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Don't forget to look at the how to guide.
Discussion in 'Special educational needs' started by pastychucker, Jan 29, 2012.
Look at job description & person specifications.
I teach in a special school. Recently we've had quite a few supply staff who are qualified teachers but who are prepared to come in as a T.A. in order to gain experience and sample what it is like. After a few visits some have returned as supply teachers. Why don't you register with an agency and give it a go?
I recently did exactly as Tryffy said. Although a qualified teacher I was sent by my agency to a special school, initially as an SSA. I gained wonderful experience and then moved on to supply teaching at the same school. As of Monday, following interview etc I am now permanently employed as a teacher. The experience gained as an supply
SSA was invaluable. Give it a try.
I moved from my first year as an NQT in mainstream into MLD special school.
It def depends on the nature of the SEN as this in inself is broad.
It was simply a case of me applying and drawing on mainstream experience with Statemented children in my interview. They are looking for what your character is like as much as any experience you have.
Its great, Id never go back to mainstream.
You do not need any additional qualifications to teach in a special school.
In my experience teachers with an Early Years background or Primary find the transition easier as you really need to understand the importance of early skills (and even then you'll need to go back a few layers!). You need to understand the importance of sensory and physical learning and how to teach and get evidence for learning that isn't about work in books or worksheets - again an Early Years /Primary background helps here. You need to learn to leave your ego at the door - pupils in special schools rarely do what you want because it's what you want them to do - you need to meet the child in the middle and work with what motivates them to get the behaviour you want.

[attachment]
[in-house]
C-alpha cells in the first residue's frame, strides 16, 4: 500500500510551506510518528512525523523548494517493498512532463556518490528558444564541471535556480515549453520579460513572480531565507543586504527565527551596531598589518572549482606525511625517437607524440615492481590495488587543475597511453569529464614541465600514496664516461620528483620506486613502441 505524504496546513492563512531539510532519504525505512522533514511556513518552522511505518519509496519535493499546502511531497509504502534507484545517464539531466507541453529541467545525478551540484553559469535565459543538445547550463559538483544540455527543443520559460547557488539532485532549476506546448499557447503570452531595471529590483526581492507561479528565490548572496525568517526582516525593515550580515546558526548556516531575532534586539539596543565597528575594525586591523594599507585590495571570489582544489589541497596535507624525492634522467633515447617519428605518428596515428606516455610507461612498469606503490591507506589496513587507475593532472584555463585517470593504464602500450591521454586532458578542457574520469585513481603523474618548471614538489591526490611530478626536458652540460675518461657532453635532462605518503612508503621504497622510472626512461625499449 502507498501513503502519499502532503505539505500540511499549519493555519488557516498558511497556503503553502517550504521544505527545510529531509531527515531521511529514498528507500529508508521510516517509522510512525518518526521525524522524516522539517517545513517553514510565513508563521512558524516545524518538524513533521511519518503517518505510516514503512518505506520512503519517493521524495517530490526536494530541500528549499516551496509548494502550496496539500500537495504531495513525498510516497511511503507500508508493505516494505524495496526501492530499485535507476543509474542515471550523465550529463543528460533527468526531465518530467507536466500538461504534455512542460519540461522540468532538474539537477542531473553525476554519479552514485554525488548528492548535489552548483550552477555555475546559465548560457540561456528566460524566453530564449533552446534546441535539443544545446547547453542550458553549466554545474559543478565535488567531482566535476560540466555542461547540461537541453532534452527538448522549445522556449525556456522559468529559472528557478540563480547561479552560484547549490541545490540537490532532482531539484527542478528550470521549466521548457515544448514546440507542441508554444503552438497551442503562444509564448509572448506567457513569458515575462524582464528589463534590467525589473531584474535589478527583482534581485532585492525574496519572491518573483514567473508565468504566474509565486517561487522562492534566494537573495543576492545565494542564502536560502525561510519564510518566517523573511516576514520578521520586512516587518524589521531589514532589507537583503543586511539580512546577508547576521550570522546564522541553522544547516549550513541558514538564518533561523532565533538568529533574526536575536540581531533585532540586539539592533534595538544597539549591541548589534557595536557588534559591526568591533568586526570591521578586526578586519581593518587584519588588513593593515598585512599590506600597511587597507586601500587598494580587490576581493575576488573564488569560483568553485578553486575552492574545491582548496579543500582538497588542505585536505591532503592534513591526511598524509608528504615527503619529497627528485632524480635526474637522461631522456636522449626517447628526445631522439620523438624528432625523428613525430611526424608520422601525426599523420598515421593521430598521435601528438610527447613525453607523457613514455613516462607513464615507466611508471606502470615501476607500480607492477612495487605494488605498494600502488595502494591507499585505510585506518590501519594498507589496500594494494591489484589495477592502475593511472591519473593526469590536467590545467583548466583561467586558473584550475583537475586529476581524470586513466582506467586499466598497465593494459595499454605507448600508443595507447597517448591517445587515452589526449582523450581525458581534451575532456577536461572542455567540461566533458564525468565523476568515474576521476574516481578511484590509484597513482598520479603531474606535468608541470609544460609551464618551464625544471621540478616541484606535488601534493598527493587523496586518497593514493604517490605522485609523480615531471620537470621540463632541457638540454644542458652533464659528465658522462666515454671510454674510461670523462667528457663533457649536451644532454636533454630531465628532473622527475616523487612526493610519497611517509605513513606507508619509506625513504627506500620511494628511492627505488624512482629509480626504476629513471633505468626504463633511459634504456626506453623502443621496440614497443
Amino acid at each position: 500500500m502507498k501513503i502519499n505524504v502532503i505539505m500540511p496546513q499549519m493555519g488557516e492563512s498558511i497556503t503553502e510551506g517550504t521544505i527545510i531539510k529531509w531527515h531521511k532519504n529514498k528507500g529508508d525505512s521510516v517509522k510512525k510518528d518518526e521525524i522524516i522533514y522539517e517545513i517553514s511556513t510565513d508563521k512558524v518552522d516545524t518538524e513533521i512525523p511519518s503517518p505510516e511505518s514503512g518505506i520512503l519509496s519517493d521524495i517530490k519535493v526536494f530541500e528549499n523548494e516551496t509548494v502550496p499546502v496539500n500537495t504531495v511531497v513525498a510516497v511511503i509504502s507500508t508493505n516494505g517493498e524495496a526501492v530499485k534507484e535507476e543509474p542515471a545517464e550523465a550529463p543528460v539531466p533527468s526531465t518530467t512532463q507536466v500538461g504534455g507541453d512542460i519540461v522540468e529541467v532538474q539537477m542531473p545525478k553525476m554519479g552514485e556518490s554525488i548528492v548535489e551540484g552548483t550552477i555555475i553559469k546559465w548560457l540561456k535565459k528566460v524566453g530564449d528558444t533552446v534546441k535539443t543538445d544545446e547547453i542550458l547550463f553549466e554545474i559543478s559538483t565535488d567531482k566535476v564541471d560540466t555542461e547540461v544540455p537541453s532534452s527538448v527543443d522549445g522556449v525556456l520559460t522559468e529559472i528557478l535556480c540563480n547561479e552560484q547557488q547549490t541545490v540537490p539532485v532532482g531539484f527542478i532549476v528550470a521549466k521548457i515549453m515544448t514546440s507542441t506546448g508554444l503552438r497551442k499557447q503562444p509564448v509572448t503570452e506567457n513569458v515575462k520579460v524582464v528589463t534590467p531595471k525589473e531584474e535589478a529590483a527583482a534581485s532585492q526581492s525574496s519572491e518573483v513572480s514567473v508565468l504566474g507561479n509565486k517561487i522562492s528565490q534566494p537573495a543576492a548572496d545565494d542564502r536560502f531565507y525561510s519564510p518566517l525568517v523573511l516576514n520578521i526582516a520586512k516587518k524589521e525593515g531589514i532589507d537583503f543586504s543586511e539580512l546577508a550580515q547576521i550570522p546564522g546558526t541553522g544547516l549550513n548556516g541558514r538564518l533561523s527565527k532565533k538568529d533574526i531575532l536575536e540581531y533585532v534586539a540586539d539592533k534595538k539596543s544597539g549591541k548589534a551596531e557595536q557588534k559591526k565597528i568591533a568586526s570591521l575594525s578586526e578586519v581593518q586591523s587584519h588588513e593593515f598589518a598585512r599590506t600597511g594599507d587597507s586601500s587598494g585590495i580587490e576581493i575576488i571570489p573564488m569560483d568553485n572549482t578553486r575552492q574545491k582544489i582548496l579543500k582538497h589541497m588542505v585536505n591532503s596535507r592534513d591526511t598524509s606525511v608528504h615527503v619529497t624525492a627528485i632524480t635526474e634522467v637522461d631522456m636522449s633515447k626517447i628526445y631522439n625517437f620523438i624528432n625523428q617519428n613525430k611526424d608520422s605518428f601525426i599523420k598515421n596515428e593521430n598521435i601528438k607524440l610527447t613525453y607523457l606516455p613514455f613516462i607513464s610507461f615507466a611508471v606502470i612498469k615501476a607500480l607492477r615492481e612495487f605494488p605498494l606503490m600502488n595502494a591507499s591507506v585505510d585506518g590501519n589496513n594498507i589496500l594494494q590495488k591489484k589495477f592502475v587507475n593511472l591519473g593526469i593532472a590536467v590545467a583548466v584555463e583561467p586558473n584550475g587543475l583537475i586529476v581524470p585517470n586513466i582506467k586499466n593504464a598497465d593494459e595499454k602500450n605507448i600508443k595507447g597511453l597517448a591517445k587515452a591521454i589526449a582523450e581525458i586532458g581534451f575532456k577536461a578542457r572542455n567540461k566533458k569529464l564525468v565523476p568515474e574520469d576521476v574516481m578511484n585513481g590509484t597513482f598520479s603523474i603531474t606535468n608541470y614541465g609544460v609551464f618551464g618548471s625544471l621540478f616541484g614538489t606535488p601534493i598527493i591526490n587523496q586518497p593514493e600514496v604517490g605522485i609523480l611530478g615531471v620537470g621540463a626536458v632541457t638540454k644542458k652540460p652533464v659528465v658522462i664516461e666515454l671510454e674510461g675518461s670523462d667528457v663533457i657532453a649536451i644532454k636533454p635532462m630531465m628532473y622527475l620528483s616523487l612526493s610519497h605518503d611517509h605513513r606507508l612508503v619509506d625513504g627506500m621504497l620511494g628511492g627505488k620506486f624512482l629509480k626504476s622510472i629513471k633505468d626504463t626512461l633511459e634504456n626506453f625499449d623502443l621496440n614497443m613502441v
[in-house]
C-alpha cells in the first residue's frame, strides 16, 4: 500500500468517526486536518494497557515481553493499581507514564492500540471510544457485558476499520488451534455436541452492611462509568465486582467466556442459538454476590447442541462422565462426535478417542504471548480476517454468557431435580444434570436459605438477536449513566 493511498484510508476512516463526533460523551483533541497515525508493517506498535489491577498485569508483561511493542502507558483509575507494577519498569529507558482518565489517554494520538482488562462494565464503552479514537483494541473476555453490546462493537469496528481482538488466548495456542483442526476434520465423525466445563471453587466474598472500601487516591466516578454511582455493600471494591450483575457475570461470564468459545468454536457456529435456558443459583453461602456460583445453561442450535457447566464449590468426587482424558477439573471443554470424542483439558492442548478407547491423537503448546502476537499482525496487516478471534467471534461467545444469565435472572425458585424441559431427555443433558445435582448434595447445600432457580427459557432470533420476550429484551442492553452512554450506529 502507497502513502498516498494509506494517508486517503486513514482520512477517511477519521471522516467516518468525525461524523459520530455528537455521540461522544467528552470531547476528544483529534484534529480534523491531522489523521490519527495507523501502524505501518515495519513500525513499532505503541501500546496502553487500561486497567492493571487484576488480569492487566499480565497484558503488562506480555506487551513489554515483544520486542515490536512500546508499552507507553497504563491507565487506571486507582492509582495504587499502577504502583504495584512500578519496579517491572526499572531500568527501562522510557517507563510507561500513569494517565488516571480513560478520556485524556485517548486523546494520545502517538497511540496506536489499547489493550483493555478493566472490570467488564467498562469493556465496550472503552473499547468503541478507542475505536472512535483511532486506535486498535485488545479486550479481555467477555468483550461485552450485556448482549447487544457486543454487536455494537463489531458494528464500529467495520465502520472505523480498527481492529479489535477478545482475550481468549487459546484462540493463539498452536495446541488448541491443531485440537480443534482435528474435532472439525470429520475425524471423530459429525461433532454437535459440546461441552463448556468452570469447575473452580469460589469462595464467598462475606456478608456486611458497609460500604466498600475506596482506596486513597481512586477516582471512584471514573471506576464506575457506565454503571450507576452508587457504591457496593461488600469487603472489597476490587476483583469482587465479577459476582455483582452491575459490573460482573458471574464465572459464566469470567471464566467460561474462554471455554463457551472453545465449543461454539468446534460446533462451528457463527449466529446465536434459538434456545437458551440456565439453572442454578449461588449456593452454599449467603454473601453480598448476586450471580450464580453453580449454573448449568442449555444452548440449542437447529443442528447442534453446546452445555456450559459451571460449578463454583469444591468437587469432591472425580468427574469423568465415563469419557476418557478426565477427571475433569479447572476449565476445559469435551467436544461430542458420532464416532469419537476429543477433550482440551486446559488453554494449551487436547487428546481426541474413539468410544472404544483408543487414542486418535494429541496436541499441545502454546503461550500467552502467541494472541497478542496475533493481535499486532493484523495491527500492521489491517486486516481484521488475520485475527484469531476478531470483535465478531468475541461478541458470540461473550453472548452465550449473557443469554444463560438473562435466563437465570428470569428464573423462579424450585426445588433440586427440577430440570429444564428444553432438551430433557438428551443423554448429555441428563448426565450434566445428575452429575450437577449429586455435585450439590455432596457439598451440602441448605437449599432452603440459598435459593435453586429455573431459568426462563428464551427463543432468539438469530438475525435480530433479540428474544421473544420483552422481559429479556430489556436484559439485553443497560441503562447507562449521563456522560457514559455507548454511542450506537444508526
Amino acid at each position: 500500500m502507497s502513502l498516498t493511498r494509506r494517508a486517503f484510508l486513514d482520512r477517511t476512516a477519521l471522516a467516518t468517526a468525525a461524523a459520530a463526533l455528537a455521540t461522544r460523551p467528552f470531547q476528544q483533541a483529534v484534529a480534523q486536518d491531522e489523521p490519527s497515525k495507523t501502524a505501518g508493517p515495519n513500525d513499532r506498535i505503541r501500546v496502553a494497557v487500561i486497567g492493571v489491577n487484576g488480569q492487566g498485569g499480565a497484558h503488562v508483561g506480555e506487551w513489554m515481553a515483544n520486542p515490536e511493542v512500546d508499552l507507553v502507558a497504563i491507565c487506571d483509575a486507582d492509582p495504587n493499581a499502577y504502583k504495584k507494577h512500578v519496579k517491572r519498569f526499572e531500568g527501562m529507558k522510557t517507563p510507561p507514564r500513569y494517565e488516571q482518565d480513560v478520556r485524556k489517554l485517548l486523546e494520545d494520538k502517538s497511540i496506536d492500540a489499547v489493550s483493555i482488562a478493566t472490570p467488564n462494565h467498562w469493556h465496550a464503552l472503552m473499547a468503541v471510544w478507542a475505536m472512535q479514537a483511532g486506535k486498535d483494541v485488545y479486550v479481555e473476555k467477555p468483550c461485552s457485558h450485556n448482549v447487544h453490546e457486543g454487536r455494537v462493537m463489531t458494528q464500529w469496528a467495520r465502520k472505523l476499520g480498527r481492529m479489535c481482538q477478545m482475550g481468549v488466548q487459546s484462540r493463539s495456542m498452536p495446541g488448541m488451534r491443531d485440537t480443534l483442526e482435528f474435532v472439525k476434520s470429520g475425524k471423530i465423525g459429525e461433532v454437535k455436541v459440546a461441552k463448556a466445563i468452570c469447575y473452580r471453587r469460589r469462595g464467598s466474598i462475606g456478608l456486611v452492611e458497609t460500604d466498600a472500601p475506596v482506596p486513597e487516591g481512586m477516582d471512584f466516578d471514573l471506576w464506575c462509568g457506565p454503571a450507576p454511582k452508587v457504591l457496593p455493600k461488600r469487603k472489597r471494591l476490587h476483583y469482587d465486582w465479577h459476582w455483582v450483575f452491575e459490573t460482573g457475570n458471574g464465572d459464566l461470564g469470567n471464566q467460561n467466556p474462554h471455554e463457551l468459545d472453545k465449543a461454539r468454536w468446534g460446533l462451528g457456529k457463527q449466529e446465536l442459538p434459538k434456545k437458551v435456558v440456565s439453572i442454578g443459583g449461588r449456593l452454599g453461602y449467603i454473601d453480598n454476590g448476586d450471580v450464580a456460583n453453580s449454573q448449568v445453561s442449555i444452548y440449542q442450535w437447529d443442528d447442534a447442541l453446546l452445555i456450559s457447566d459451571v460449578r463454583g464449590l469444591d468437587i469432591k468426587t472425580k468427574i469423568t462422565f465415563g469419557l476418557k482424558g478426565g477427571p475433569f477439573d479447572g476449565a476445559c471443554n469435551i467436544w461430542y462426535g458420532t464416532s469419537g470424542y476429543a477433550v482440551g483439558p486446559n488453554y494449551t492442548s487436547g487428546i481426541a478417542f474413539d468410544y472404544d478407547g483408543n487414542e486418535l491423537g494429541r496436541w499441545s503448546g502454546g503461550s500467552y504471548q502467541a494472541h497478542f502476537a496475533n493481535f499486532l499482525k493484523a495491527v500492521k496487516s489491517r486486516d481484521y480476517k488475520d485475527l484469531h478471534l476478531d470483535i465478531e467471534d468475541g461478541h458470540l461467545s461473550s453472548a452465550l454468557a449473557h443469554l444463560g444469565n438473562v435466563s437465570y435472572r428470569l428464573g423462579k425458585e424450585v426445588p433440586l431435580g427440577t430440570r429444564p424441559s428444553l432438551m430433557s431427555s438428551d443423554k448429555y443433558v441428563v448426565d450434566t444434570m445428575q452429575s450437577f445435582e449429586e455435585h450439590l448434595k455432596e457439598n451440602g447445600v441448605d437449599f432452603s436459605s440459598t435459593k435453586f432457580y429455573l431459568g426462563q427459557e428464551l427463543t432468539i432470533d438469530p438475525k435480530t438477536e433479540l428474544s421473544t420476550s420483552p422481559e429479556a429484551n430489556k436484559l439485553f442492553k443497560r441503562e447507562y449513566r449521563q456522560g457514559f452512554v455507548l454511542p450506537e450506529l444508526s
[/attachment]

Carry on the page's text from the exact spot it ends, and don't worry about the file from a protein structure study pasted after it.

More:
Teaching in special schools is truly personalised learning and is extremely rewarding . You will never get bored as your pupils are always unique individuals and so your practice will always be changing. The relationships you will have with the pupils and their families are amazing compared to mainstream. I moved to an SLD school after 10 years in mainstream - that was 9 years ago - I am now a Deputy in a Special School and would never go back! The only thing I would consider is that once you have been in special schools it would be harder to get back into mainstream and if you want promotion ; there are less schools within a good commuting distance then mainstream - people tend to stay in special schools longer so there may be times when you want to move on but have to wait a bit longer.
Having emphasised the Early Years side of things, ultimately people are either right for Special Education or they just don't get it - my advice would be to volunteer or do supply TA work for a while to really get a feel for it . Good luck !
Thanks to everyone for your replies